Cellular elements are organized into membrane-bound and non-membrane bound structures called organelles as shown in the figure below. Every organelle has a distinct cellular structure with a specified biological function. Each function is determined by the enzymes or proteins the organelle contains. Each organelle performs explicit functions such as providing the shape and support for the cell, energy production, processing, transportation/storage of biomolecules, and DNA maintenance—to name a few.


Cell and organelle marker antibodies

Cell and organelle marker antibodies are utilized mostly for the determination of the localization of novel proteins within complex structures, and aid in discerning the proximity of two proteins within the same subcellular assembly. They assist in analyzing alterations in protein localization and transport to provide insights on protein function and disease mechanisms. Cell and organelle marker antibodies also help monitor and provide information on the biochemical purity of organelle fractionation.

The following sections briefly summarize the characteristics and function of the major cellular structures—the cell membrane, nucleus, and cytoplasm. Each section provides data examples using well-characterized marker antibodies.


Cell membrane

The cell membrane is a selectively permeable bilayer of phospholipid molecules that separates the intracellular components from the extracellular environment. Proteins specific to the membrane provide structural support, aid in cell signaling, anchor the cytoskeleton, and control the passage of materials in and out of the cells.

Proteins specific to the plasma membrane and cell junctions, such as ZO-1, ZO-3, and E-cadherin, serve as markers that help study and clarify the role of novel proteins which may act as receptors, transport channels, and/or enzymes. The antibodies represented in the figure below have been verified for target specificity using independent antibody validation.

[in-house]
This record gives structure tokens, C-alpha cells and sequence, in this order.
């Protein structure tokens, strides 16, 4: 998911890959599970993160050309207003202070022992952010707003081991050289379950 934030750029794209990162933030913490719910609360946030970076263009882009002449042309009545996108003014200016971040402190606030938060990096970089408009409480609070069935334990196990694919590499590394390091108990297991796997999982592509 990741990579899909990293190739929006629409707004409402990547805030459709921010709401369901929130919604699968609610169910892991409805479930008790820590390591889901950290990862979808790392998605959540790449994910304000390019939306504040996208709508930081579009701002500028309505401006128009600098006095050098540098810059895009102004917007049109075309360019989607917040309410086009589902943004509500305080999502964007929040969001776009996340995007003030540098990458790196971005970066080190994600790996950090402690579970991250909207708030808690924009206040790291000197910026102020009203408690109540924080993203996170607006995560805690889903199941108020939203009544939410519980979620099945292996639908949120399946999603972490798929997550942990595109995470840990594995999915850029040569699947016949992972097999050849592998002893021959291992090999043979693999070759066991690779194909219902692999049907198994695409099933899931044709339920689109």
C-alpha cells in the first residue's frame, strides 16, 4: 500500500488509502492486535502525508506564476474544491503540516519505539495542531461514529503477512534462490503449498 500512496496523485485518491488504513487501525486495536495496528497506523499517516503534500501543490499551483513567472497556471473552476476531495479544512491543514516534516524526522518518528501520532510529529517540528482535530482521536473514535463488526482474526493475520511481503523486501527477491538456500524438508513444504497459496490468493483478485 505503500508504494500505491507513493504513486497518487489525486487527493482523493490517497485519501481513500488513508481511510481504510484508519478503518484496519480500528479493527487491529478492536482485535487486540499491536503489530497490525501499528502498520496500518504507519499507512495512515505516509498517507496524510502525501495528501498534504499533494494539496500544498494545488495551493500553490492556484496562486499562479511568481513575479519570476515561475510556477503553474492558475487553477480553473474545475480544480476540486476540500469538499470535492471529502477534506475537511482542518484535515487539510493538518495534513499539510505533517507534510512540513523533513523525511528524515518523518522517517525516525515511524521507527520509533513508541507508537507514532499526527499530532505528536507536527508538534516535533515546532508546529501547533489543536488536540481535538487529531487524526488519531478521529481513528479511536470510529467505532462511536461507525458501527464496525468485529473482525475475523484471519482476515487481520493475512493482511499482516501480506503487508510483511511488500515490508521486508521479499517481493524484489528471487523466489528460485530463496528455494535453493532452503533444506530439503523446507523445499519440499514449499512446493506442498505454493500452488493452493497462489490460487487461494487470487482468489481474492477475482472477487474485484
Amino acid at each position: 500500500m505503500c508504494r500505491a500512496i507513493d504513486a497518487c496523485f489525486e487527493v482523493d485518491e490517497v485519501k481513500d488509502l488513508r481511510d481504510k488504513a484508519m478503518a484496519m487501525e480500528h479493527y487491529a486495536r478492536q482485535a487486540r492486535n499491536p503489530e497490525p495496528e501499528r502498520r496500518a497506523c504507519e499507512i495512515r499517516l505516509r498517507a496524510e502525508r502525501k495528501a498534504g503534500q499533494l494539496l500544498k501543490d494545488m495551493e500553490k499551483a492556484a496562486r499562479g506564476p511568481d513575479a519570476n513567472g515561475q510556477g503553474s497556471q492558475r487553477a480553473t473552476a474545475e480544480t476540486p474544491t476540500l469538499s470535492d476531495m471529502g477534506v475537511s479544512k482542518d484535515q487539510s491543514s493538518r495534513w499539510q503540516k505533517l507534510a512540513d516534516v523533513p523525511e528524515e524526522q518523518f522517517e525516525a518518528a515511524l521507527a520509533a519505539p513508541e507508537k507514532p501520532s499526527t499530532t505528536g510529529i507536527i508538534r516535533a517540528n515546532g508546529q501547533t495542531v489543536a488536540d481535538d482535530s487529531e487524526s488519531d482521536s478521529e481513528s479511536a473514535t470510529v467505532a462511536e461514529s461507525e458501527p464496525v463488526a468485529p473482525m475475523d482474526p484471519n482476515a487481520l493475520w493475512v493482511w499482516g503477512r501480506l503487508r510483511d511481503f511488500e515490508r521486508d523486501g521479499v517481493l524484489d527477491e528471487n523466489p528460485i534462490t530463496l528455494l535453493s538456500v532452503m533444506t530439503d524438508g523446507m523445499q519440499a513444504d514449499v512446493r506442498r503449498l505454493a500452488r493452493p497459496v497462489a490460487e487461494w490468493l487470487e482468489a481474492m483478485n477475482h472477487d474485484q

Figure 2. Immunofluorescence analysis of cell membrane proteins in CaCo-2 and MCF7 cells. ZO-1 (panel a, d), ZO-3 (panel b, e), and E-cadherin (panel c, f) was performed using ZO-1 Polyclonal Antibody (Cat. No. PA5-28869), ZO-3 Recombinant Rabbit Monoclonal Antibody (24H3L15) (Cat. No. 701825) and E-cadherin Monoclonal Antibody (EP700Y) (Cat. No. MA5-14458) on Caco-2 (ZO-1, ZO-3) and MCF7 (E-cadherin) cells. Each was labeled with Goat anti-Rabbit IgG (H+L) Superclonal Recombinant Secondary Antibody, Alexa Fluor 488 (Cat. No. A27034). Panels d, e, and f are composite images that clearly demonstrate membrane and junctional localization of ZO-1, ZO-3, and E-cadherin proteins, respectively.

Nucleus

The nucleus is a bilipid membrane-bound organelle encompassing the genetic material of the cell. Components of the nucleus include:

  • Nuclear lamina—the structural scaffolding network
  • Nucleolus—responsible for RNA transcription and ribosomal assembly
  • Chromatin—consists of DNA, histones, and other associated proteins
  • Nuclear pore proteins—facilitate the shuttle of molecules to and from the nucleus
  • Centromere—part of a chromosome that aids in cellular division
  • Proteins—nuclear proteins facilitate gene expression/silencing, DNA replication, repair, and nuclear organization

Antibodies targeting distinct proteins in the nucleus, like histones H3 and H4, LSD1, fibrillarin, lamin B1, and CENPA, serve as marker proteins that facilitate the study of morphology and dynamics of the nucleus and its constituents. Histone and histone-associated proteins involved in DNA compaction, chromatin regulation, and gene expression—such as H3, H4, and LSD1—function as markers for the chromatin and nucleus, while the histone H3 variant CENPA specifically serves as a marker for centromeres. Lamins B1, A, and C function as structural support to the nucleus and are involved in the regulation of transcription. All of these are good marker choices for studying the nuclear membrane. Fibrillarin, which is involved in the regulation of RNA transcription and processing, is best utilized as a nucleoli marker.

Immunofluorescence analysis of LSD1, Lamin B1, Fibrillarin, and CENPA in HeLa and HIH/3T3 cells

Figure 3. Immunofluorescence analysis of nuclear proteins in HeLa and NIH/3T3 cells. Immunofluorescence analysis was performed on fixed and permeabilized HeLa (panel a, b, c) and NIH/3T3 (panel d) cells for detection of endogenous LSD1 (panel a), lamin B1 (panel b), fibrillarin (panel c), and CENPA (panel d) using LSD1 Recombinant Rabbit Monoclonal Antibody (3H8L63) (Cat. No. 703761), Lamin B1 Recombinant Rabbit Monoclonal Antibody (10H34L18) (Cat. No. 702972), Fibrillarin Monoclonal Antibody (38F3) (Cat. No. 480009), and CENPA Monoclonal Antibody (H.577.2) (Cat. No. MA5-14829), respectively. Panel a demonstrates nuclear localization of LSD1, panel b shows nuclear membrane localization of lamin B1, panel c represents fibrillarin located in the nucleolus, and panel d depicts centromere localization of CENPA protein. The images were captured at 60X magnification.